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Fort Hood’s “Hug Lady” honored with plaque dedication at Robert Gray Army Airfield


Cove Leader-Press

Local community members and Fort Hood staff came together with the family of Elizabeth Laird, the “Hug Lady”, to honor her priceless work with a dedication ceremony on Monday morning in the room where for 12 years, she hugged an estimated 500,000 troops in the Sgt. George Larkin Jr. Terminal at the Robert Gray Army Airfield.

The legacy Laird left now has a permanent marker outside the Troop Alpha Room, so that those who deploy from Fort Hood will know who she is and what she did even if they never received one of those special hugs.

Laird was a veteran herself, having served in the U.S. Air Force as a cook. Following the death of her first husband, Harry Dewees, she later married Ray Laird and eventually moved to Copperas Cove, where they opened their own tax preparation business, Have Pencil Will Travel.

In 2003, she began showing her appreciation for the troops by shaking their hands. This led to her giving a hug to each soldier as they deployed, when Command Sgt. Maj. William Gainey requested that Laird give hugs to every one of the soldiers leaving and returning home to Fort Hood. She became known as “The Hug Lady”.

During Monday’s ceremony, Lt. Gen. Robert White, III Corps and Fort Hood Commanding General, pointed out that at more than 500,000 hugs given, Laird had hugged the entire Army, which currently has less than 475,000 active duty soldiers.

Laird passed away in December 2015 at 83 years old, having never missed an incoming or outgoing flight in her 12 years of hugging.

Laird’s daughter, Susan Dewees-Taylor, said that her mother loved people, especially the men and women who served their country. Laird was a lady who “loved her God, her family and her country,” Taylor said.

“In the 12-plus years, she would come to this terminal, day or night, morning or afternoon to see the soldiers going and coming from their deployment, whether it was two or 200,” Taylor said.

Laird would hand a card with Psalms 91 written on it to each soldier she hugged. During the ceremony, Taylor explained the significance of that bible verse and how Laird prayed over each soldier for their safe return home.

“This memorial is a tribute to my mother Elizabeth Laird but most of all it is a tribute to all of the Armed Services that serve and have served in our country,” Taylor said before inviting the audience to stand up and give each other hugs.

Following Taylor’s remarks, son Richard Dewees joined Taylor in the unveiling of a larger version of the memorial plaque that is installed outside of the room, with a message dedicating the room to the memory of Elizabeth C. Laird, “The Hug Lady”, “who is forever remembered for the priceless gift that was invaluable to the Fort Hood Community.”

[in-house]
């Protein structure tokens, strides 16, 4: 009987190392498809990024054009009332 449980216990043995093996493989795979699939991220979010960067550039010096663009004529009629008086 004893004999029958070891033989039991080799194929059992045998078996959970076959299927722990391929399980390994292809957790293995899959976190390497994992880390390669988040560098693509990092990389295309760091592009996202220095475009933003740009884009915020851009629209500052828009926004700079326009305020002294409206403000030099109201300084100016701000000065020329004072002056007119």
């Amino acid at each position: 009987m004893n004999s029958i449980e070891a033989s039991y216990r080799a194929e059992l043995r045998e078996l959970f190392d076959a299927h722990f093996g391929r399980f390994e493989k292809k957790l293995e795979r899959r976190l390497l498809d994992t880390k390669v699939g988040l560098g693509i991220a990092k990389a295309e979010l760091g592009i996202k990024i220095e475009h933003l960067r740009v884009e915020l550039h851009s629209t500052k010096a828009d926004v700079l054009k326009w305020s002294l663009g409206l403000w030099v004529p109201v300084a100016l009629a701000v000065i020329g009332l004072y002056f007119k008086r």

Richard Dewees shared that he found out the extent of the impact his mother had when he was asked to move to Texas to help take over the family business, in the early 2000s, around the time when Laird first started her mission of hugging. He said his mother often told him how much the troops loved her and that he was skeptical, but eventually realized she was right. The troops did love her.

“When she was in the hospital, she couldn’t got to them, so they came to her,” Dewees said. “They would come out in groups to visit her.”

Dewees and Taylor said that love is what kept their mother going and continuing to hug each soldier for those 12 years.

Sgt. Christopher Peckham, who is currently stationed at Hunter Army Airfield in Georgia, flew out to Fort Hood for Monday’s dedication ceremony. He was stationed at Fort Hood twice previously. He started a petition on requesting the changing of the name of the Larkin Terminal to honor Laird before he found out about Fort Hood’s plans to dedicate a room to Laird in the Larkin Terminal. The petition had garnered 88,503 signatures as of press time.

Peckham said he didn’t expect the strong response to the petition where thousands of people shared their experiences with “The Hug Lady”.

“I think she’s incredibly special,” Peckham said. “She took her time in her retirement and last days of her life to be here for us and ensure that everybody had some love, because not every soldier has family locally, not every soldier’s family could be here, you know, when they leave and when they come back home.”

Garrison Chaplain Col. Brian Chepey said he called Laird “Miss Elizabeth” and spent many hours waiting with her as troops deployed, listening as she shared Psalms 91 and her time of being in the Air Force.

Chepey said that he thought those hugs from Laird were an expression of just one aspect of God’s love.

“For me, it was really a foretaste of heaven, in a sense,” Chepey said. “I don’t say that pastorally, but really the truth is there’s something about a physical touch that we can help express the image of God and what God is like, and how awesome His love is for us- not only us as civilians but us as soldiers fighting to keep our nation free and defending the truths we hold so dearly.”

Chepey said that while some soldiers were skeptical about hugging Laird, there were many who made sure they got their hug as they left and as they returned. 


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